Transcript #22. Do you regret leaving your corporate job?

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Hello everyone and welcome to another episode of the Job Hunting Podcast. I'm Renata Bernarde, your host, and in this podcast I give tips, advice and I interview experts to help you nail your next job and have the best career. Today I will be sharing with you another audio from my Facebook live video collection. If you have a Facebook account, you can follow me on on Thursdays I do weekly live videos and I use it as an opportunity to connect with my followers live, deliver unscripted presentations and chit chats on topics that have been on my mind that week. And in this case it was a feedback that I received from followers and things that I've read that made me think, ah, okay, it's time to address this. It's a good opportunity for me to speak to people that are really keen to move back into corporate career, but they may be reluctant to do so. And it wasn't just one or two, it's actually quite a lot of people that come to me with that question.

They come to me as prospect clients. I've had clients that I've helped in the past and you can see some of those testimonials on my website. Coming back to a corporate career, following a maternity leave break, even an extended period where you've been at home taking care of kids or you've had your own business for a decade or so, or you had a completely different career, creative career for example, and it's time now or you really want to reconsider your choices. It's completely normal. It's completely doable, but when you're doing it on your own, it feels quite daunting and overwhelming. So I address this in this very short live audio that I first did on my Facebook page and I hope that you enjoy listening to it.

I can certainly address it again, hopefully with a guest. I'd love to invite somebody to speak about it with me in a future interview. Okay, before we proceed, don't forget to join my community on so that I can send you free content such as masterclasses, guides, and templates to help you start job hunting and planning for career success. There are always specials happening like free consultations with me and I also send you a weekly newsletter which includes a new episode of the job hunting podcast and other special content that I put together just for my community. So once again, the link is and you can also find this URL on the episode show notes on my Facebook page and Instagram account. Without further ado, here is the audio where I talk about coming back into the corporate career following a break. Note that this audio is live, I was filmed live on my Facebook so there could be some commentary, some things that are happening in real time. So keep that in mind. Enjoy.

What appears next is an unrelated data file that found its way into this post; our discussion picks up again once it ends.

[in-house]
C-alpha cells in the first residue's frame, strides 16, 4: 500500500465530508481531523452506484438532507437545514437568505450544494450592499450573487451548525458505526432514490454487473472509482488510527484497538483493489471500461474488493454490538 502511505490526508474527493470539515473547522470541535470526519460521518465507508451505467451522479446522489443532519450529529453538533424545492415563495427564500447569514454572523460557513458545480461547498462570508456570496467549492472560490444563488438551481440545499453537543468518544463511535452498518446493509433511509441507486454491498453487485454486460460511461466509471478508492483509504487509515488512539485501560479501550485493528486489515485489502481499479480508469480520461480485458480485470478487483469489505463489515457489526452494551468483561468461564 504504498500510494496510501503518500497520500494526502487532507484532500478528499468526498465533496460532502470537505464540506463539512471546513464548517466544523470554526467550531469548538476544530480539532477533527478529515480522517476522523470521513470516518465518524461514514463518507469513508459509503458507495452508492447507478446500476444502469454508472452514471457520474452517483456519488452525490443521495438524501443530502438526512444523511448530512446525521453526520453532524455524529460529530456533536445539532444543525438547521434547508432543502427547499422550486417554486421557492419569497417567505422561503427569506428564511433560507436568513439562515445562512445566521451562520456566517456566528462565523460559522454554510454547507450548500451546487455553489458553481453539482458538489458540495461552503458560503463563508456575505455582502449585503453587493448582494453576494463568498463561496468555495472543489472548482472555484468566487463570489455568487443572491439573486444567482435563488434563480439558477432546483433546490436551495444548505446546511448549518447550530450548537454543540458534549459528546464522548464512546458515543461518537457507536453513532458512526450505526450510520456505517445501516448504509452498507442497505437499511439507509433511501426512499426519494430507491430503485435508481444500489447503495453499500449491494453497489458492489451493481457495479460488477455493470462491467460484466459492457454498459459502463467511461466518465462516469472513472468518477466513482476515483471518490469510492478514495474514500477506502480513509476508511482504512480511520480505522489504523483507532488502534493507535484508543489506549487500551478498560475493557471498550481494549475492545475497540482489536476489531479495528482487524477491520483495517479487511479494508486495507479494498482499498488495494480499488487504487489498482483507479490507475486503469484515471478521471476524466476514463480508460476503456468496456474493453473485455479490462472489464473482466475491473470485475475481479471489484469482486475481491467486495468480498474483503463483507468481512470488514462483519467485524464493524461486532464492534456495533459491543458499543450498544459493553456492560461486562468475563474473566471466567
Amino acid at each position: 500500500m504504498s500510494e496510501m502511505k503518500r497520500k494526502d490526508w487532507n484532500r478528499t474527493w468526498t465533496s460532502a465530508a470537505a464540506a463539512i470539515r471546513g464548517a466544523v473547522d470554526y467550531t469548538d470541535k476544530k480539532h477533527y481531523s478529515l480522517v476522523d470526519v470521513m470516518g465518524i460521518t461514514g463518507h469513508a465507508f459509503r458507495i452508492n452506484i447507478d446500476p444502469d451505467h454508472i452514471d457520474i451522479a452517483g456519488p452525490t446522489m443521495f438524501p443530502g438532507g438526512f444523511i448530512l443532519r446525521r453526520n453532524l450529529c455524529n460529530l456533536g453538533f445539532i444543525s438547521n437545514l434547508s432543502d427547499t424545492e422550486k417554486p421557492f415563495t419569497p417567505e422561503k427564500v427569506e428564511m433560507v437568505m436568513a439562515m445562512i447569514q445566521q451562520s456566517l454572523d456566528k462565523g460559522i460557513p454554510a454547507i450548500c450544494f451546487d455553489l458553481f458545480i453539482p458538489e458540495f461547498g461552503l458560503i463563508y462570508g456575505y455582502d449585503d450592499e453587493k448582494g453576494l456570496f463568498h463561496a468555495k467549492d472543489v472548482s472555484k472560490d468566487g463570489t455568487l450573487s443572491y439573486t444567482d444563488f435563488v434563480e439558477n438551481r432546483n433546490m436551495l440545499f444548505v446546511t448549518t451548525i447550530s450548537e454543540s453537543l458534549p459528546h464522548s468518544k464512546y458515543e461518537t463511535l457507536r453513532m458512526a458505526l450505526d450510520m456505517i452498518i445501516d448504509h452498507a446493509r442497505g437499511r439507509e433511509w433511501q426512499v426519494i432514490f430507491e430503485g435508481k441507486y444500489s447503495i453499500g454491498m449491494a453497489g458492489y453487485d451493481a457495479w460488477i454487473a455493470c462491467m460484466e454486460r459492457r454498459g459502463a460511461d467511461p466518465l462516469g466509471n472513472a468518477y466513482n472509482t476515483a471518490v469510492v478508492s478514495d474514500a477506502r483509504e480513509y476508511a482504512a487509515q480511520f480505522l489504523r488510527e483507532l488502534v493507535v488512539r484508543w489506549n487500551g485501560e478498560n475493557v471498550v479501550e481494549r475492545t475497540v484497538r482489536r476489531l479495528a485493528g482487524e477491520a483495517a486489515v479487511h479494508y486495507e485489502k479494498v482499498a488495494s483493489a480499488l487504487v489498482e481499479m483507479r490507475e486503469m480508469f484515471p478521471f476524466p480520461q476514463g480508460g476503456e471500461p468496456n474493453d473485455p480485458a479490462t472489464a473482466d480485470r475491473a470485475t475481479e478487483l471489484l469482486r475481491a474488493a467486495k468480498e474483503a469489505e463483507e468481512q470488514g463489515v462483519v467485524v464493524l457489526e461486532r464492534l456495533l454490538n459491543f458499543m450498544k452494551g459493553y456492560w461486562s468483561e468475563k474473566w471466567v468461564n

Hello everyone. I'm back! Today, I'm talking about a very interesting topic and it's something that's been following me so I felt it was better to address it. A few weeks ago I listened to a podcast which, you know, had nothing to do with job hunting or anything, but it was a gentleman and I think he's my age. He's probably in his mid to late forties and he was saying, I stepped out of the corporate career at a difficult time for me. I was in my mid-thirties. I had a lot of debt, I have family and you know, private school fees to pay and it wasn't a good time but I did it anyway and he's quite successful. But he was saying it was really hard. And earlier this week somebody I know wrote a very long post on her Instagram account saying, reflecting on the fact that sometimes she regrets having stepped out of corporate career too early, too soon.